Photo: USA Today Sports

Michigan student attendance dropping. Blame the schedule?

The University of Michigan is expecting to once again see crowds of over 100,000 attend each game in Michigan Stadium this fall, but that number will apparently see a smaller portion of students coming to games.

“We’re projecting that number to be somewhere between 13 or 14,000 for student ticket numbers this year,” Michigan associate athletic director of media and public relations Dave Ablauf said in a report by Michigan beat reporter Nick Baumgardner for “(That number was at) about 19,000 last year. We don’t have a finalized number (yet), that’s just an approximation because all the incoming freshmen haven’t put in their orders yet. But we know that returning student numbers are down.”

Is there really a cause for alarm in Ann Arbor? I do not see it, not when the reduced student section is still going to be 13,000 to 14,000 strong. Sure, percentage wise it may pale in comparison to what it was in recent years and the student crowds that may turn up at other Big Ten schools like Ohio State and Penn State, but does that really matter in the grand scheme of things?

Jim of Lost Lettermen is a loyal Michigan alum, so his reaction to the Michiagn news is worth mentioning, but I would not quite go to this extreme just yet. The problem seems to merely be Michigan football is no longer living up to the potential it is perceived to have. The Wolverines have taken a step back each year since Brady Hoke’s debut season in Ann Arbor, which is why I feel the pressure has to be rising on Hoke this season. It is pretty common that a team that is regressing will draw less interest from fans, including students. If Michigan was turning out results keeping the Wolverines in contention for a Big Ten title, the student attendance numbers would likely turn around. In this day and age of sports, when money can be tight, we are all looking for the best ways to spend are hard-earned cash. If the product is not worth the price of admission, then we will not be spending it. Caring about a team, to me, is not one that is directly valued by how much money you spend on a team, but I do understand the sentiment as Michigan attempts to turn things around.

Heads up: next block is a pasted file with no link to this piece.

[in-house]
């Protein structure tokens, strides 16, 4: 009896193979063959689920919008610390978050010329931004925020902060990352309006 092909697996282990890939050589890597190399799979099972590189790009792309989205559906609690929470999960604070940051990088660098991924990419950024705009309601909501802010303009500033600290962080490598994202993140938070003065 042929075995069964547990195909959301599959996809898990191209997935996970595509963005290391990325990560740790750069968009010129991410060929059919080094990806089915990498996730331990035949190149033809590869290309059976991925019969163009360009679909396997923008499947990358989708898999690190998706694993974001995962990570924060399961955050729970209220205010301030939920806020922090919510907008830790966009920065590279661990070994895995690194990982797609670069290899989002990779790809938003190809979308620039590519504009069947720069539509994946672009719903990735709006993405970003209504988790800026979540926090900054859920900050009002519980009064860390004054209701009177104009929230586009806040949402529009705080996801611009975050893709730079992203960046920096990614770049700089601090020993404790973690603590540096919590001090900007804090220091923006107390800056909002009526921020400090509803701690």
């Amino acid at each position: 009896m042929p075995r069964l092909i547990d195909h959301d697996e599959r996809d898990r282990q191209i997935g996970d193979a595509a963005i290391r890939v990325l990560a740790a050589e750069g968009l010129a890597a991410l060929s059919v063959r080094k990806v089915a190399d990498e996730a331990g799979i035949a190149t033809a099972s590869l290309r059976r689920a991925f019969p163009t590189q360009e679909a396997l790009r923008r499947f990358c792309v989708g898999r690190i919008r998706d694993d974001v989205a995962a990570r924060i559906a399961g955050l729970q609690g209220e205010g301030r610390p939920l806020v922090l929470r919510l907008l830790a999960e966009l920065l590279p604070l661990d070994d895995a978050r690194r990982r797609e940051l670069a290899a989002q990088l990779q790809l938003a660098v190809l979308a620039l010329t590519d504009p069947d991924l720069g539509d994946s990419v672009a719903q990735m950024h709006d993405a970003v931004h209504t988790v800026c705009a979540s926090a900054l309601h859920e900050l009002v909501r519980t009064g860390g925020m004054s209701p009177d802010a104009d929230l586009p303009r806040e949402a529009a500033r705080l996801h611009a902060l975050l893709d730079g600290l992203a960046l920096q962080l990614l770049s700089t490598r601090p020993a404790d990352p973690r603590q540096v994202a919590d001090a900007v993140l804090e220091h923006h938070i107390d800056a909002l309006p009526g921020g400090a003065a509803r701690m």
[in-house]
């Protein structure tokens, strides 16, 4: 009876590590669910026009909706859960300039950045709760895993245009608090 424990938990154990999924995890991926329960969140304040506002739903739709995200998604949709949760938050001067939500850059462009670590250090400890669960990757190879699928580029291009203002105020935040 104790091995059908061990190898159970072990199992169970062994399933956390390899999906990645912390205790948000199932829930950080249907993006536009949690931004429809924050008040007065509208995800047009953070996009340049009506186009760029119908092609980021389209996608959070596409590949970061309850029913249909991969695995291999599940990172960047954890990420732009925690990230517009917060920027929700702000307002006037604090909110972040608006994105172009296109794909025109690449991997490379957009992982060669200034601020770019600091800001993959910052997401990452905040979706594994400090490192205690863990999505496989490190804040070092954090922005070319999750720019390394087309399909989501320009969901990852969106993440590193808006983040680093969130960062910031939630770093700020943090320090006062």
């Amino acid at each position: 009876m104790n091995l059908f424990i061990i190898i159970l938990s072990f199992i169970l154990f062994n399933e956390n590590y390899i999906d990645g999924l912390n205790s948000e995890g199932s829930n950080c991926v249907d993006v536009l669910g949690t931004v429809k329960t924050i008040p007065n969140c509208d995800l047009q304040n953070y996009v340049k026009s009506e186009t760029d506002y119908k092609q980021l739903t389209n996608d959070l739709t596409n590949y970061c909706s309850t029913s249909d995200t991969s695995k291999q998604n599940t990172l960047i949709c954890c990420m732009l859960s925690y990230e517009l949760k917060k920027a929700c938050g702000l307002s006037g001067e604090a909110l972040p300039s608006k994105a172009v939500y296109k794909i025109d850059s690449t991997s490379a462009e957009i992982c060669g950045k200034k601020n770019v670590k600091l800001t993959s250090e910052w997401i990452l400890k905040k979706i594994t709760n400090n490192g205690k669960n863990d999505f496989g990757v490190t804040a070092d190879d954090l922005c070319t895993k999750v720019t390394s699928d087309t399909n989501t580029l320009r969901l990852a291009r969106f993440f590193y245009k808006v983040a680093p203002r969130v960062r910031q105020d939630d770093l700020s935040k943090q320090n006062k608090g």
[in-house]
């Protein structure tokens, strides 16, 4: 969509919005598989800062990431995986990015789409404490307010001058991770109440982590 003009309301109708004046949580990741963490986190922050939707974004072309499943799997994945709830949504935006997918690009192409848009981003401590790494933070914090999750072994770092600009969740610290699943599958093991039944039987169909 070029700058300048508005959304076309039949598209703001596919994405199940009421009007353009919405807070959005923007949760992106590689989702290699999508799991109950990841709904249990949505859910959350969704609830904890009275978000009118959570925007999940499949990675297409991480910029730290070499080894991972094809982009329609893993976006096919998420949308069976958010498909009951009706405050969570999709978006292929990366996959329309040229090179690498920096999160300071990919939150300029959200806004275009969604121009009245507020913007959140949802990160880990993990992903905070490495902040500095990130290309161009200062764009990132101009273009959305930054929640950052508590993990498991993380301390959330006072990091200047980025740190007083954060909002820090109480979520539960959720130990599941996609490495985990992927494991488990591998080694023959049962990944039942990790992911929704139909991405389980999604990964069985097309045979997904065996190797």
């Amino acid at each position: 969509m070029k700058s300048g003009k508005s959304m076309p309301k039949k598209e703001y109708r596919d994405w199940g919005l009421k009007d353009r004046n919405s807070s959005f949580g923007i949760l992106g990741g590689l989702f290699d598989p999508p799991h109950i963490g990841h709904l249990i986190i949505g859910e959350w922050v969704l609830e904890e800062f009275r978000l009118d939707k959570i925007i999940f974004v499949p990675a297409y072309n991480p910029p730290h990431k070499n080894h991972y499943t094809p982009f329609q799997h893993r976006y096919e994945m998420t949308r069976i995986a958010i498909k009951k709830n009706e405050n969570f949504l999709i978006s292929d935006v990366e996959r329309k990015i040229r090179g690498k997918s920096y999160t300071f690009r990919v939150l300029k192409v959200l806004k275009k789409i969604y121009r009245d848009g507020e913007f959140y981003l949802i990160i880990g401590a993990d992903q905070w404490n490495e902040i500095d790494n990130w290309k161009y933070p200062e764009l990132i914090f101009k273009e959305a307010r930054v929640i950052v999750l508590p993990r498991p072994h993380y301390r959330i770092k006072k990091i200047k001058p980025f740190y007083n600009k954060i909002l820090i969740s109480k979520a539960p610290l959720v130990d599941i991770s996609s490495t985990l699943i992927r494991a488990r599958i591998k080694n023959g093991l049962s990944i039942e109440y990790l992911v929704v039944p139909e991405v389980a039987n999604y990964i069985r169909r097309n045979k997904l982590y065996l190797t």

Michigan is simply working through something that is happening around the sport of college football, one that has even caused some reporters of various schools to take shots at students for not showing up on time or at all. Having covered Penn State games in recent years I have seen this first hand, but to take aim at students when there are empty seats elsewhere in the stadium seems kind of cheesy to me. Even Alabama has seen attendance problems with students that led to Nick Saban suggesting some changes should be made.

“This (student turnout) would be a low number for us in terms of student season tickets, it’s [unfortunately] part of a national trend as student numbers are dropping across the board,” Ablauf said in the report. “(But the general population of ticket sales, outside of students) is being projected pretty much the way that it always has been. We usually fluctuate anywhere, plus or minus, one percent. And we’re pretty much in that same area. The vast majority of tickets that are available are because student numbers are down.”

Michigan’s biggest problem in 2014 is the schedule. The biggest games on the schedule (Notre Dame, Ohio State, Michigan State) will all be played on the road. The biggest highlight on the home schedule is a primetime game against Penn State. The rest of the schedule includes games against Appalachian State, Miami (OH), Utah, Minnesota, Indiana and Big Ten newcomer Maryland. Sure, the Little Brown Jug might be nice but the rest of the home schedule lacks a ton of excitement for Michigan fans this season. The 2015 schedule should be a bit more spicy with home games against Oregon State and BYU in non-conference play and home dates against the Spartans and Buckeyes in Big Ten play.

The bottom line, pun somewhat intended, is Michigan is still looking to pack over 100,000 fans into Michigan Stadium for each home game so the university is not going to be hurting as a result. Fewer students coming to games means more tickets available for other fans who are willing to pay for admission, and will likely pay more as a result.

About Kevin McGuire

Contributor to's College Football Talk, Athlon Sports and The Comeback. Host of the No 2-Minute Warning Podcast on iTunes, Stitcher Radio and iHeart Radio. FWAA member and Philadelphia-area resident.